Are you new to the HTM field, or do you feel like you’re in a bit of a career rut? Then you need to start setting goals and planning your next steps no differently than you would a round-the-world vacation—with a map. Consider this a wakeup call to all HTM professionals with a goal of furthering their career, are just too confused by all the information out there, or don’t know where to start. Then, let me introduce you to the HTM Career Planning Handbook, which is offered by AAMI as a free resource.
When I was a new HTM professional, I didn’t know about all the different areas of HTM that would open up. So, I was never able to plan for them, let alone aim to be a part of them. Instead, I like most took the first HTM job offered to me and dove headfirst trying to learn as much as possible while paying down some of that sweet student debt I had just incurred. This kept going for years, until I had a realization that I was burning out and spinning my tires. I kept working, but was I really progressing?
So, I grabbed a coffee and took inventory of myself. Where was I at, what did I bring to the table in HTM and did I enjoy my little slice of the industry. In doing this, I was able to look around and determine what I needed to get to that next level from field service to management. The next step was easy, just doing the work! I mean, it was hard, and some luck is always helpful, but now I had a plan and a map to where I wanted to go. Instead of chasing the sun, hoping eventually I find a beach each day and instead ending up right back at the start, each day I did small things such as reading industry trends and big things like signing up for courses more difficult than I’d had before.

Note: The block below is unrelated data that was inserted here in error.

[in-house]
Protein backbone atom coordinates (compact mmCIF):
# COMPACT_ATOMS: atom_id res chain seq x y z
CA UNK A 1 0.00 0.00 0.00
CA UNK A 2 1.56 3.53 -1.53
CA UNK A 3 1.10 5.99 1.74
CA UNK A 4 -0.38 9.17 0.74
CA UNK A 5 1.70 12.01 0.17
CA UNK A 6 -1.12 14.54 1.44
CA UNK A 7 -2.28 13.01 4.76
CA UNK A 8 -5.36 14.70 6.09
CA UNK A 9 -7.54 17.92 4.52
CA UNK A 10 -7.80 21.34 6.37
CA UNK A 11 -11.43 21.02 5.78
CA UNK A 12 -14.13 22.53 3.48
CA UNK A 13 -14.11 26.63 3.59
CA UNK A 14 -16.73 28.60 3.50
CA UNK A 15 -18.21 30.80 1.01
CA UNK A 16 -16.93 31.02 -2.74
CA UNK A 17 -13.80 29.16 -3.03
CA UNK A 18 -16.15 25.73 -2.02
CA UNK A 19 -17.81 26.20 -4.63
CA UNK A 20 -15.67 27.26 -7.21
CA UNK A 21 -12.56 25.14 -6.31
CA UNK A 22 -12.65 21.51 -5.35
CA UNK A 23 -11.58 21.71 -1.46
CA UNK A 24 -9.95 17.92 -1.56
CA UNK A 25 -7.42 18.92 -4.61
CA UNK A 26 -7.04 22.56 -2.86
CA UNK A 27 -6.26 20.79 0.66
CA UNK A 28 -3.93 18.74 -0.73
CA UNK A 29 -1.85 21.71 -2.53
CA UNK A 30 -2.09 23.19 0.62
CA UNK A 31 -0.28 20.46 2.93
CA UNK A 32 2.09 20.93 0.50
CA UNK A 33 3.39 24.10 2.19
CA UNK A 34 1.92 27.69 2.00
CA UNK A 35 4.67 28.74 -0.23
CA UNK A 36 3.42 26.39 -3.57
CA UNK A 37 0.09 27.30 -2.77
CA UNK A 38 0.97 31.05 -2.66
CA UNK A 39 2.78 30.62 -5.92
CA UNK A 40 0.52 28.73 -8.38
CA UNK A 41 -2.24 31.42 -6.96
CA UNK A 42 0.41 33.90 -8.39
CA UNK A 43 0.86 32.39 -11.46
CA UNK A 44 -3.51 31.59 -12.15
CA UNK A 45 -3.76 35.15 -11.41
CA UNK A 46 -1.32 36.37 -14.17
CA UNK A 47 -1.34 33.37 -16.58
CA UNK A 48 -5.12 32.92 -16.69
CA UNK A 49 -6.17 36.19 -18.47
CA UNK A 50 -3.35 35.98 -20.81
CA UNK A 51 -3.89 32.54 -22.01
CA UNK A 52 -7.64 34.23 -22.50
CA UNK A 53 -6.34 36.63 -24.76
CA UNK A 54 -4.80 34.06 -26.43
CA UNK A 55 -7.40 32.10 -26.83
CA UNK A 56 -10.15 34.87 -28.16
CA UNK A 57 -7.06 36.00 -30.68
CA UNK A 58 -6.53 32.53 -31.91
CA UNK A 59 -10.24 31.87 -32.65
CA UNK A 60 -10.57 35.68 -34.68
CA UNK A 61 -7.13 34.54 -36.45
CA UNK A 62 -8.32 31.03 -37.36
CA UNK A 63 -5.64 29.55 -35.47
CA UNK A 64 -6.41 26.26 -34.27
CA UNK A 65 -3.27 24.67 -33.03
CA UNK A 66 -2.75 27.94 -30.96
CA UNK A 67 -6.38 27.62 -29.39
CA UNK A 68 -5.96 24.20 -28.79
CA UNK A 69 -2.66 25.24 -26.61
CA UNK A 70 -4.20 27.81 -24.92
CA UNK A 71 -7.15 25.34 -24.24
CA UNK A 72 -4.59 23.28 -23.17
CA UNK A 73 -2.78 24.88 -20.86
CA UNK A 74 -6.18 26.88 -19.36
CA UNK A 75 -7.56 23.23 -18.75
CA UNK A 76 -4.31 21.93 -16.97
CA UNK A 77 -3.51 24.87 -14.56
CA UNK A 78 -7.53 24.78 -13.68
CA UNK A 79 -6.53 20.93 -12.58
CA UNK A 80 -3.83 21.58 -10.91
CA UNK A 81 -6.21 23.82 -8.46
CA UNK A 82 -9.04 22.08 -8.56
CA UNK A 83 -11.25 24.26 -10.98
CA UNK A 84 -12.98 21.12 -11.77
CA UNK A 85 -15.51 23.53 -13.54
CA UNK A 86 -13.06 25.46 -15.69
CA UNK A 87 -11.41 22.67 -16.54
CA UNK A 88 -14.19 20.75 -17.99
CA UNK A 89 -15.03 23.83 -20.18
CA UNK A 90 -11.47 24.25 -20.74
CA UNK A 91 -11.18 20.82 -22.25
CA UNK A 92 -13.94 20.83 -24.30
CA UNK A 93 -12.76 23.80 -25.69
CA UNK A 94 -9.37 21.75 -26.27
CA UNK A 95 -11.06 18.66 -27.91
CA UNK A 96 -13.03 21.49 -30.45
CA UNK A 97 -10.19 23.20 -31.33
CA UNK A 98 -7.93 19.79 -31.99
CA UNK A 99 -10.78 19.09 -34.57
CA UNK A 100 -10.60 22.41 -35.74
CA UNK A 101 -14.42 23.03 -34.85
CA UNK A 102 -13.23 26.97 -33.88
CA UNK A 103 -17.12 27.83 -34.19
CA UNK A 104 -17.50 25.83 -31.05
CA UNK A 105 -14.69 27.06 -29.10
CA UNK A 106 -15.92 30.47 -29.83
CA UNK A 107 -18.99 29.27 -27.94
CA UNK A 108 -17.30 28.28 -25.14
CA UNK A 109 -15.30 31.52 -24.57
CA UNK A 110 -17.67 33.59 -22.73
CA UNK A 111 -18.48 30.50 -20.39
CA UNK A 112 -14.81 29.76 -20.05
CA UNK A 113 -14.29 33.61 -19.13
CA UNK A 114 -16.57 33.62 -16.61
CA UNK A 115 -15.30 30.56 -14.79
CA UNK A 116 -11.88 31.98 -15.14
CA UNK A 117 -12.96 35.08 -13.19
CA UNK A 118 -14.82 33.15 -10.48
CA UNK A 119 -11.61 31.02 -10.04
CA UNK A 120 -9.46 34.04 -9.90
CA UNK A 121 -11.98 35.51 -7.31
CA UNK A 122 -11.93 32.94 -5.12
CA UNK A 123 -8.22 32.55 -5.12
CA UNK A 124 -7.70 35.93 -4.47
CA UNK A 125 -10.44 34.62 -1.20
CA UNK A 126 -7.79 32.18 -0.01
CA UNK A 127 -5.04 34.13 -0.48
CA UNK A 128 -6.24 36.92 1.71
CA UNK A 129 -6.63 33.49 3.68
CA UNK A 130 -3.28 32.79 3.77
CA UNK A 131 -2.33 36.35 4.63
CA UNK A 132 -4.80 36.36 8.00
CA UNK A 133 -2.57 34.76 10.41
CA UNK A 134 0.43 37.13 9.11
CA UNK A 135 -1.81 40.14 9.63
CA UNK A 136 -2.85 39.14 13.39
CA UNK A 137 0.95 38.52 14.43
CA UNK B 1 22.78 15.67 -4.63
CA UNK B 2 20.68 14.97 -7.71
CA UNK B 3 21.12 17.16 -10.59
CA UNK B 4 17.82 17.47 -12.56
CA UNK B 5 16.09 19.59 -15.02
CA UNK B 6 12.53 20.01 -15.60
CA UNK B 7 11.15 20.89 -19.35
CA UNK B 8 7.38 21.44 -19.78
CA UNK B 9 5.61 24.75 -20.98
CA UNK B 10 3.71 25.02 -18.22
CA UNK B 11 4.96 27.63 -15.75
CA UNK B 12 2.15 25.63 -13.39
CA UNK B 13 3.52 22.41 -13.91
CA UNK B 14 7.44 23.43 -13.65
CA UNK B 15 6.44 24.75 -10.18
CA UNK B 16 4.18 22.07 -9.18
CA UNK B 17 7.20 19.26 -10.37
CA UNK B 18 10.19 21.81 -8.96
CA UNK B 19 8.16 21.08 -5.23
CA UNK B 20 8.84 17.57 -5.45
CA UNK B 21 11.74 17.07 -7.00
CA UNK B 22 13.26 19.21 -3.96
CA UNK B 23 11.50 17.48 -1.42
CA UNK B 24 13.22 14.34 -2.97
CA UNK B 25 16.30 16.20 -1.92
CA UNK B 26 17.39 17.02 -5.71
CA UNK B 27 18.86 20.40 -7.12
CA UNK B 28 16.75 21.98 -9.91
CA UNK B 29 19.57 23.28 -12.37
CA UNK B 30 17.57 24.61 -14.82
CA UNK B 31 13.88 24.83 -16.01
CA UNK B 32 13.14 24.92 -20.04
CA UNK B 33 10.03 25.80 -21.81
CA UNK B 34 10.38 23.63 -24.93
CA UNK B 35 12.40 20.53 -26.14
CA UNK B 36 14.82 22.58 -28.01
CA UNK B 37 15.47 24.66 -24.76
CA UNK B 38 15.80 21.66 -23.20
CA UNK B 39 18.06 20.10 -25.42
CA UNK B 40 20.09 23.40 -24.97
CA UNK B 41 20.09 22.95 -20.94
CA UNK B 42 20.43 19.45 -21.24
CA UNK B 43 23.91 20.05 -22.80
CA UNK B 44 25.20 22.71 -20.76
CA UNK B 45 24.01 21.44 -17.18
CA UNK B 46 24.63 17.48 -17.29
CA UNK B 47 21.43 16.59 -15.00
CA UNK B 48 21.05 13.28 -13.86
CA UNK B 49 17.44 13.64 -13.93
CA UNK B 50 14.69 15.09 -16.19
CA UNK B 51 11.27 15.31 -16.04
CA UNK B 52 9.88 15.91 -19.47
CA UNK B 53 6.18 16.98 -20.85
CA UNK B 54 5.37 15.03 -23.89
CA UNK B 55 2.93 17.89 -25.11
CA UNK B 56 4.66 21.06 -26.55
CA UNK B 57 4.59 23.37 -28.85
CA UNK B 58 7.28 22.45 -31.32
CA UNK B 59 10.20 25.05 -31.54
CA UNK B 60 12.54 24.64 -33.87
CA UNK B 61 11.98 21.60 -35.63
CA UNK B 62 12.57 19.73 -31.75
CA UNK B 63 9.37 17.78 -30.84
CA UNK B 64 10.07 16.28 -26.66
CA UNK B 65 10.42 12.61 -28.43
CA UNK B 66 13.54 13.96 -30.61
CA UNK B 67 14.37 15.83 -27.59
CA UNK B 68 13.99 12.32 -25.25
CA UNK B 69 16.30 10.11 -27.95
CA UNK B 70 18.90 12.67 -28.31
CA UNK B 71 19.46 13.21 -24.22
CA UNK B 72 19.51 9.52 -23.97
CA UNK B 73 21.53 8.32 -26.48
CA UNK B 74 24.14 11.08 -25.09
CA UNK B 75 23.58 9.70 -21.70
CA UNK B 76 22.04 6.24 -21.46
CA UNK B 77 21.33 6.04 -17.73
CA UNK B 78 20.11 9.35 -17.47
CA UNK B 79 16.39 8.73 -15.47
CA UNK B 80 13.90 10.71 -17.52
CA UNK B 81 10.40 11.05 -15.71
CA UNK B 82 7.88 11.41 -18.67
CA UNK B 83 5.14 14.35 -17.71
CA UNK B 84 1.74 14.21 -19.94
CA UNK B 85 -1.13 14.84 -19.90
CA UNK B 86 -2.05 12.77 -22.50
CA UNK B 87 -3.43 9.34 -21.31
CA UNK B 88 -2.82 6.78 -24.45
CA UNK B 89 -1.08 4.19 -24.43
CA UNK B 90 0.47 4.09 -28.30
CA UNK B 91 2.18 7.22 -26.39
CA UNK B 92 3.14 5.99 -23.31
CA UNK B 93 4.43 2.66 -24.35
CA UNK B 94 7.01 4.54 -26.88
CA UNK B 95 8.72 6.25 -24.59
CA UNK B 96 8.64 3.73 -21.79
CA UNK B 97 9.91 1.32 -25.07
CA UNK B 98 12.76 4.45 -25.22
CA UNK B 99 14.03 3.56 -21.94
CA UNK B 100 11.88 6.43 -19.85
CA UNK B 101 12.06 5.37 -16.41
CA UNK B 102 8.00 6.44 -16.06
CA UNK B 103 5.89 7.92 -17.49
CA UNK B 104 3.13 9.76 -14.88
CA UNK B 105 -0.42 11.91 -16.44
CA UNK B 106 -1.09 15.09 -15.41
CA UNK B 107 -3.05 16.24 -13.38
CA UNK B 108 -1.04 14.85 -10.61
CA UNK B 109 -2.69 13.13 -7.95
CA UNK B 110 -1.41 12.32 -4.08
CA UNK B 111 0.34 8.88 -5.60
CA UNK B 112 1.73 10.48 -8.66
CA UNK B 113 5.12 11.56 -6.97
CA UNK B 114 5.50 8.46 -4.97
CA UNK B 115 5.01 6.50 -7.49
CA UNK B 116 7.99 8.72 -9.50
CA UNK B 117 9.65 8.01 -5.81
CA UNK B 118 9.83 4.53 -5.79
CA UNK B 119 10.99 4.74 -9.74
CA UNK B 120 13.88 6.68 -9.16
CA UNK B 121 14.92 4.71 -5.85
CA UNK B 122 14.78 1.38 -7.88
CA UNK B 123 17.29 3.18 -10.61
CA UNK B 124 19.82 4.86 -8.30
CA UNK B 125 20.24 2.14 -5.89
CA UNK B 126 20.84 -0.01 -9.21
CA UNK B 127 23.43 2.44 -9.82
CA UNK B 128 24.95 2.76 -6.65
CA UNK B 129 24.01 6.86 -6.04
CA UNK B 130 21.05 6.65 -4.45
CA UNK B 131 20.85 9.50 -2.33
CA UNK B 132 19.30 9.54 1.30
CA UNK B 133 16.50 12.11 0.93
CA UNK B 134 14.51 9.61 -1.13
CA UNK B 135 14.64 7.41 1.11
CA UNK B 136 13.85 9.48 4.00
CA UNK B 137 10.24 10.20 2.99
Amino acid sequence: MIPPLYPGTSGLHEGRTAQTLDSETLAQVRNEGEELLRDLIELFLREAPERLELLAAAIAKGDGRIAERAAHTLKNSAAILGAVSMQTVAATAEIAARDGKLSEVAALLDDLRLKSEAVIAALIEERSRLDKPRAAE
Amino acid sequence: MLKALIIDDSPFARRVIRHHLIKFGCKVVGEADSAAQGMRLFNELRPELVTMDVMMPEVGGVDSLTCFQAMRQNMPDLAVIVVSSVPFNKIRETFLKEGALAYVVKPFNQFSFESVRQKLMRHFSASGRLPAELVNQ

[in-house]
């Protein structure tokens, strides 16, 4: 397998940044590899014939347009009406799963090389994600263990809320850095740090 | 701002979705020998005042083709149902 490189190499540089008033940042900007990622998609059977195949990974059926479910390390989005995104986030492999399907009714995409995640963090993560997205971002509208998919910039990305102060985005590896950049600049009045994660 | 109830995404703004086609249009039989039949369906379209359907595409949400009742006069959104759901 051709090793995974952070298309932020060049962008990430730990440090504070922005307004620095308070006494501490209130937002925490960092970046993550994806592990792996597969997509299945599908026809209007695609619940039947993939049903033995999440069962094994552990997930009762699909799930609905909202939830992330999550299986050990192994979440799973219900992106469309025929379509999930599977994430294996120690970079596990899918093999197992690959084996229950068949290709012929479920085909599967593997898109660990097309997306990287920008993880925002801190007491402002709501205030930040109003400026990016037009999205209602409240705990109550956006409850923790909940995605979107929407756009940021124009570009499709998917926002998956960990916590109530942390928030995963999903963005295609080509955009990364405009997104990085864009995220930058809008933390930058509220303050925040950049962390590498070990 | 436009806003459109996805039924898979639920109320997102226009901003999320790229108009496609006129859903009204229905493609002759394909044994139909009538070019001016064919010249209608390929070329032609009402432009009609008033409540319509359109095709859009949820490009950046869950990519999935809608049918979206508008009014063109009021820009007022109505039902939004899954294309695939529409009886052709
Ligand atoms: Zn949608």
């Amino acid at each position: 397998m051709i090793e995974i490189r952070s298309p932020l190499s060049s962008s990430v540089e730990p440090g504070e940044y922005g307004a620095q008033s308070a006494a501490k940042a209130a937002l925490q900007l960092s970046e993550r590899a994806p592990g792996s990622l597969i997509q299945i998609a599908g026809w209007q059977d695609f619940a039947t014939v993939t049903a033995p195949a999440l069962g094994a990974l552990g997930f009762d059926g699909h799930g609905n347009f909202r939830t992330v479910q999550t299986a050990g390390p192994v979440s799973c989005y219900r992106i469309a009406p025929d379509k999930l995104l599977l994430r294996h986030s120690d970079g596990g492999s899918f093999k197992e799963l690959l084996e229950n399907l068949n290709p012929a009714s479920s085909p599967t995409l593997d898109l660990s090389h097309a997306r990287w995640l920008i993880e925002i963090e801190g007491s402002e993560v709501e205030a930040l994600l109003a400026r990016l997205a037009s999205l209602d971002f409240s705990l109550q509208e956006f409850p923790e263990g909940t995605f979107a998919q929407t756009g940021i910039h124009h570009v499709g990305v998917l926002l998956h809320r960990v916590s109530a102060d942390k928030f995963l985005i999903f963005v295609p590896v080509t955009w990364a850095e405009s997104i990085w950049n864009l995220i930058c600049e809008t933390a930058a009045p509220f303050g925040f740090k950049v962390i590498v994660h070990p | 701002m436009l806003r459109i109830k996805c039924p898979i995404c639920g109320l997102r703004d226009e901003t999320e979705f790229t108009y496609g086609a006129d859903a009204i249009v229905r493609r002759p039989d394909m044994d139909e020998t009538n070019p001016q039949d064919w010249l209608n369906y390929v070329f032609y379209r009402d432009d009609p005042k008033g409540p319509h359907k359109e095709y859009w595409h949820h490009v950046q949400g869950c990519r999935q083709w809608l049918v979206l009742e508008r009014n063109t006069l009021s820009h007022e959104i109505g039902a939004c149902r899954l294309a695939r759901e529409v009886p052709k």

After all that planning, I was able to enter some short-term pain into my life to get that long-term gain of career satisfaction we all strive for. What changed and caused me to finally get somewhere was taking that personal inventory and mapping a map to where I wanted to be.
Where am I now? After a successful director level career, I teach HTM/Biomedical Engineering Technology as a three-year college advanced diploma in Canada (associate degree in the U.S.). One of the first things all my first-year students are told to do is download a copy of AAMI’s free HTM Career Handbook and start tracing out their map to career satisfaction.
That being said, I would advise that everyone looks at the HTM resources in the AAMI shop—why struggle to reinvent the wheel when AAMI has the blueprints for free? Oh, and since all my students coming up will have maps to get to the career potentials they want, I suggest you do the same or they will be passing you by!
James Linton is professor and program coordinator at St. Clair College in Ontario, Canada.